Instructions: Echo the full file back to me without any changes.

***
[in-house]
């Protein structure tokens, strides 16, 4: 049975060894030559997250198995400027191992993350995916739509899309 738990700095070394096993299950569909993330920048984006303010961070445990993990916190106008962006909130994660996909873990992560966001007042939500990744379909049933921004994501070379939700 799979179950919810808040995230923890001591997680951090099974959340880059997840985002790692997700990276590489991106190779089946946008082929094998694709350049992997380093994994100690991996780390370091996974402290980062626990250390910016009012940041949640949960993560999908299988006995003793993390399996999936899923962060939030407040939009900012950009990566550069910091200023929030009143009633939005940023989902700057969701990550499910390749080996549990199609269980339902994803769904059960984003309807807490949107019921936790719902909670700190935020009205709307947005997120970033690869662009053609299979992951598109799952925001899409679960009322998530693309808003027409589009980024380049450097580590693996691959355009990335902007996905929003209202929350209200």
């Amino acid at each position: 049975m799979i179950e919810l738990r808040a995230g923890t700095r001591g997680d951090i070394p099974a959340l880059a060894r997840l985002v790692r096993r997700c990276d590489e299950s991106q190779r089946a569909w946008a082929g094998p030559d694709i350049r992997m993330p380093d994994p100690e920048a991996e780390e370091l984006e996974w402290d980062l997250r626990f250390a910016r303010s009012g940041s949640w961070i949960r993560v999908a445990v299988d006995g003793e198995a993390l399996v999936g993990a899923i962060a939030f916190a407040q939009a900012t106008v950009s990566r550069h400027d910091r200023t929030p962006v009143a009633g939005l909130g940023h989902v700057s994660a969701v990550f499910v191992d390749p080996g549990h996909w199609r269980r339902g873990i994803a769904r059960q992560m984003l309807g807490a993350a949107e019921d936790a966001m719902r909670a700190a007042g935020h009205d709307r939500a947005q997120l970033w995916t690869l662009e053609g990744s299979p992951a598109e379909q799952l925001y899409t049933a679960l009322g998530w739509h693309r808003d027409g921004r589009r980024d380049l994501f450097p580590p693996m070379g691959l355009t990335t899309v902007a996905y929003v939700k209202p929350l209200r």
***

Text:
[in-house]
């Protein structure tokens, strides 16, 4: 049975060894030559997250198995400027191992993350995916739509899309 738990700095070394096993299950569909993330920048984006303010961070445990993990916190106008962006909130994660996909873990992560966001007042939500990744379909049933921004994501070379939700 799979179950919810808040995230923890001591997680951090099974959340880059997840985002790692997700990276590489991106190779089946946008082929094998694709350049992997380093994994100690991996780390370091996974402290980062626990250390910016009012940041949640949960993560999908299988006995003793993390399996999936899923962060939030407040939009900012950009990566550069910091200023929030009143009633939005940023989902700057969701990550499910390749080996549990199609269980339902994803769904059960984003309807807490949107019921936790719902909670700190935020009205709307947005997120970033690869662009053609299979992951598109799952925001899409679960009322998530693309808003027409589009980024380049450097580590693996691959355009990335902007996905929003209202929350209200």
């Amino acid at each position: 049975m799979i179950e919810l738990r808040a995230g923890t700095r001591g997680d951090i070394p099974a959340l880059a060894r997840l985002v790692r096993r997700c990276d590489e299950s991106q190779r089946a569909w946008a082929g094998p030559d694709i350049r992997m993330p380093d994994p100690e920048a991996e780390e370091l984006e996974w402290d980062l997250r626990f250390a910016r303010s009012g940041s949640w961070i949960r993560v999908a445990v299988d006995g003793e198995a993390l399996v999936g993990a899923i962060a939030f916190a407040q939009a900012t106008v950009s990566r550069h400027d910091r200023t929030p962006v009143a009633g939005l909130g940023h989902v700057s994660a969701v990550f499910v191992d390749p080996g549990h996909w199609r269980r339902g873990i994803a769904r059960q992560m984003l309807g807490a993350a949107e019921d936790a966001m719902r909670a700190a007042g935020h009205d709307r939500a947005q997120l970033w995916t690869l662009e053609g990744s299979p992951a598109e379909q799952l925001y899409t049933a679960l009322g998530w739509h693309r808003d027409g921004r589009r980024d380049l994501f450097p580590p693996m070379g691959l355009t990335t899309v902007a996905y929003v939700k209202p929350l209200r």